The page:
Intima-media thickness of common carotid artery, carotid atherosclerosis and subtypes of ischemic cerebral disease

P Nikić, M Savić, V Jakovljević, D Djurić
Romanian Journal of Internal Medicine 2004, 42 (1): 149-60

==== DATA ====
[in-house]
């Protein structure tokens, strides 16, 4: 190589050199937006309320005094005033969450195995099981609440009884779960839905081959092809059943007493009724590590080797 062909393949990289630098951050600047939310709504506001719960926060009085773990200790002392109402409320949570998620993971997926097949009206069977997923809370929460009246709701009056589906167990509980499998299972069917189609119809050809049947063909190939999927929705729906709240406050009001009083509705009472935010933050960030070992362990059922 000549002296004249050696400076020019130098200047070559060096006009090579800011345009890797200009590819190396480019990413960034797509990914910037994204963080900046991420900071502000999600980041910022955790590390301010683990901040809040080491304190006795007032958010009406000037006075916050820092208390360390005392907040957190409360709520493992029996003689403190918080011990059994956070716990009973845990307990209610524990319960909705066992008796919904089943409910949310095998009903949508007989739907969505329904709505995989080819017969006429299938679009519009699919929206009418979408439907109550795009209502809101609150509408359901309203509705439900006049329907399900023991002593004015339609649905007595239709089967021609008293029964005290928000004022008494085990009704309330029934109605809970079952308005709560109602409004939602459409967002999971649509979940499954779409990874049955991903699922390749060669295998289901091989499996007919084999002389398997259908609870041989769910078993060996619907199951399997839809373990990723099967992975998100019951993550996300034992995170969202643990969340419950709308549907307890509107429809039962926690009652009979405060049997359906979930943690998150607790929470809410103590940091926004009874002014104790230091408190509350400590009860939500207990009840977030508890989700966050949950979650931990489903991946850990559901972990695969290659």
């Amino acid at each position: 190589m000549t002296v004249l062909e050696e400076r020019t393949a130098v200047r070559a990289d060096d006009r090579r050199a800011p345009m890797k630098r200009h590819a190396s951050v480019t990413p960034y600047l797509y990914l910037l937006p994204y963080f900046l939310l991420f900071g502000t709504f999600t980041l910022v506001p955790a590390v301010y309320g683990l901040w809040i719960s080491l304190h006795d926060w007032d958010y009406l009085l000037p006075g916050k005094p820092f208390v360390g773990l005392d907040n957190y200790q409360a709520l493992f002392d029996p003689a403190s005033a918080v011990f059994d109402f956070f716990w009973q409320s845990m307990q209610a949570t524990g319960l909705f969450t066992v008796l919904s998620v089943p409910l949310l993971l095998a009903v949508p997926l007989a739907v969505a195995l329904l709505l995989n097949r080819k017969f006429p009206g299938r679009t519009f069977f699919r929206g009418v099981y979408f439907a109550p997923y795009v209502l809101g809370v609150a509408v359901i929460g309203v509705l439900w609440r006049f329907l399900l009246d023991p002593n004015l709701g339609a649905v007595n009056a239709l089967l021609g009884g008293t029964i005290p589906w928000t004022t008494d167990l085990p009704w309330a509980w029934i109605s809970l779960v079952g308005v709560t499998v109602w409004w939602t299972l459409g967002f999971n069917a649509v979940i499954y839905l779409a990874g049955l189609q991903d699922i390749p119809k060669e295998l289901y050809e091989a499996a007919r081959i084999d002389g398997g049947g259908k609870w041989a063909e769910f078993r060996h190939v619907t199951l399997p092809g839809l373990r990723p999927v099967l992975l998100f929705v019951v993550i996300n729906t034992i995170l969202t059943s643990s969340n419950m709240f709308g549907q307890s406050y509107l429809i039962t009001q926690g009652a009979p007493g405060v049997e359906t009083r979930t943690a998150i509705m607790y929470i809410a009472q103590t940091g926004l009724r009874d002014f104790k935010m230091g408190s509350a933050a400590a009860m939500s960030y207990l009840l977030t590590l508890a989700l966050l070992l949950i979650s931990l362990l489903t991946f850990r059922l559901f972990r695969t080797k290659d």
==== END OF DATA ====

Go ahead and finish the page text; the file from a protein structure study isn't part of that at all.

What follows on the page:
It has been shown that common carotid intima-media thickness (CCA-IMT) is a useful outcome measure in clinical studies and intervention trials reflecting early stage of atherosclerosis and cardiovascular risk. The present study examined the association between CCA-IMT and incident ischemic stroke and its subtypes in 75 cases and 21 controls. Cases with ischemic brain infarctions (IBI) were consecutively recruited and classified into subtypes by CT and Bamford's classification (the size and site of infarct) like total anterior circulation infarcts (TACIs), partial anterior circulation infarcts (PACIs), posterior circulation infarcts (POCIs) or lacunar infarcts (LACIs). Controls were recruited among individuals hospitalized at the same institutions and matched for age and sex. Patients and control subjects underwent B-mode ultrasonographic measurements of IMT of the distal wall of both common carotid arteries. Of 75 patients with an acute ischemic stroke, 10 (14%) were classified as TACIs, 34 (45%) with PACIs, 12 (16%) with POCIs and 19 (25%) with LACIs. Mean CCA-IMT was higher in cases (1.03+/-0.18 mm) than in controls (0.85+/-0.18 mm; p<0.0001). The difference in CCA-IMT between cases and controls was significant and the relation between CCA-IMT and IBI remained after adjustment for main cardiovascular risk factors. Regarding the subtypes of IBI, IMT values were significantly higher in patients with TACIs and PACIs versus those with LACIs and POCIs. An increased CCA-IMT was associated with the all subtypes IBI and was significantly higher in those with anterior circulation infarcts versus posterior circulation and lacunar infarcts.

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